CLASH BETWEEN HERITAGE AND INVESTMENT
“Mauritius never promised or assured claimants that their proposed development project was compatible with Mauritius’ overriding policy objective of inscribing Le Morne as a UNESCO World Heritage Site. Since the tribunal found no documentary evidence of such alleged promised or assurances, it refused to accept claimants’ argument that they had the ‘legitimate expectation’ that they could proceed with their development project at Le Morne,” explains Pasipanodya.
The Pointe Jérôme cancellation meanwhile, “was a proper exercise of its right to do so under the term of the lease, not an arbitrary or discriminatory act”.
Pasipanodya contrasts the Gosling dispute with the 2000 case of Compañia del Desarrollo de Santa Elena v Costa Rica over expropriation of property to enlarge the Guanacaste Conservation Area, which was subsequently added to the World Heritage List, and 1985’s Southern Pacific Properties (Middle East) Limited v Egypt, in response to cancellation of a tourist project at the Giza pyramids after the unearthing of archaeological artefacts.
“In both those cases, the respondent states were asked to compensate the claimants for their decisions to protect their national heritage. What’s distinct about the Gosling v Mauritius case is that it provides insight into how states might protect their national heritage without violating an investor’s rights under international law,” she says.
Christophe Bondy, who joined US firm Steptoe & Johnson in February this year as a partner specialising in investor-state arbitration, trade policy and public international law, says “the case clearly demonstrates that investment tribunals will take seriously state interests in imposing heritage preservation restrictions. Indeed, there was no dispute here that Mauritius’ key intent for the area has been UNESCO World Heritage status, all along – the issue was what allegedly had been promised to the claimants notwithstanding that development”.
As deputy director of the Trade Law Bureau at Canada’s Department of Foreign Affairs and International Trade, Bondy defended Canada in investor-state claims at ICSID and under the North American Free Trade Agreement (NAFTA).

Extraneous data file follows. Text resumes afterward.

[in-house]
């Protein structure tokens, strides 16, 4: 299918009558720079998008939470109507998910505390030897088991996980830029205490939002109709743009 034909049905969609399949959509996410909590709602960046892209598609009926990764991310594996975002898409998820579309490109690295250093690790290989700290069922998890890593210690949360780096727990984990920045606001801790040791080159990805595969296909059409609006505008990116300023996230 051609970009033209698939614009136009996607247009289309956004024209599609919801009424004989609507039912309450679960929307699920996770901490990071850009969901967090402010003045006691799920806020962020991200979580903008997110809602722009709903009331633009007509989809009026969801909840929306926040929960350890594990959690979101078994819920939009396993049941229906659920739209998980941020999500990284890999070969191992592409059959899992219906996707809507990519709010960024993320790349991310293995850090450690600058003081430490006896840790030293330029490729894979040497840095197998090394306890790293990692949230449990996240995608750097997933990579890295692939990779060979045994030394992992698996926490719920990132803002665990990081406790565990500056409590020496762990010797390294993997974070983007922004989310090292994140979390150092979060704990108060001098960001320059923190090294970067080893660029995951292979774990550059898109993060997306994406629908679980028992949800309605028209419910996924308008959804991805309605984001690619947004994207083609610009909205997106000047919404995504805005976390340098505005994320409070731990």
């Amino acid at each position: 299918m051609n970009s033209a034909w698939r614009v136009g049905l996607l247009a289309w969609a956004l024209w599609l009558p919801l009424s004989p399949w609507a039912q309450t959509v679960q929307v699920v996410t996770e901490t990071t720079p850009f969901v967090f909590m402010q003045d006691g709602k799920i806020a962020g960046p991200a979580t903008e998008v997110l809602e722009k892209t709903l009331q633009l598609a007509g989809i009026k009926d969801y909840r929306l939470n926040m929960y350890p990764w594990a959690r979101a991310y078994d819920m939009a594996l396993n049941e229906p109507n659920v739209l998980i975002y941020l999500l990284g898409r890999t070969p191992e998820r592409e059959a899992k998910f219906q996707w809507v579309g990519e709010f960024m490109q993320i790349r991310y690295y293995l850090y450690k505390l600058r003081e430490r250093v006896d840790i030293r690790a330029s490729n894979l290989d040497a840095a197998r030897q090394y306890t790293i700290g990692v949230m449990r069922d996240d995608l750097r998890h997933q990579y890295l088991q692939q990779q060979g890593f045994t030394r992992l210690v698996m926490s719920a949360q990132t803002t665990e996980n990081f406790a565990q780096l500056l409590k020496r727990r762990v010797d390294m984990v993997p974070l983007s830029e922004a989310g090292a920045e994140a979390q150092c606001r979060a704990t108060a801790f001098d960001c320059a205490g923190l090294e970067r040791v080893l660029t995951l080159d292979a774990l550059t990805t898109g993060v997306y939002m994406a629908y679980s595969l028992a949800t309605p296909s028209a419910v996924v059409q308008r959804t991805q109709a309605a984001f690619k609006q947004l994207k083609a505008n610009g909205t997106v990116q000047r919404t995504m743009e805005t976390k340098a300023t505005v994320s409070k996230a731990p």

He notes that this award “reflects the general trend of investment tribunals when considering cases based upon state failure to respect investor ‘expectations’ – to consider the reasonableness of such expectations in all of the circumstances, to what extent they were based upon express promises, and to what extent the claimants had any firm right to expect any existing regulatory state of affairs would be maintained”.
Pasipanodya believes there will be more such cases in the future: “We are likely to see more [national heritage international arbitrations] as states increasingly seek to advance the two distinct policy goals of protecting their national heritage and pursuing foreign investment.”
“As more arbitrations address cultural heritage, we’ll likely see investment agreements seeking to address it more specifically,” she predicts.
A similar case, Gabriel Resources v Romania, is also ongoing at ICSID between a Canadian investor who alleges that the Romanian government expropriated a mine to apply for UNESCO World Heritage status for the Rosia Montana region.
In 2016, Latham & Watkins partners Charles Claypoole and Sebastian Seelmann-Eggebert successfully defended Croatia from an ICSID claim brought by Belgian investors who sought compensation for the lack of permission to build a tourist resort on a site they had purchased.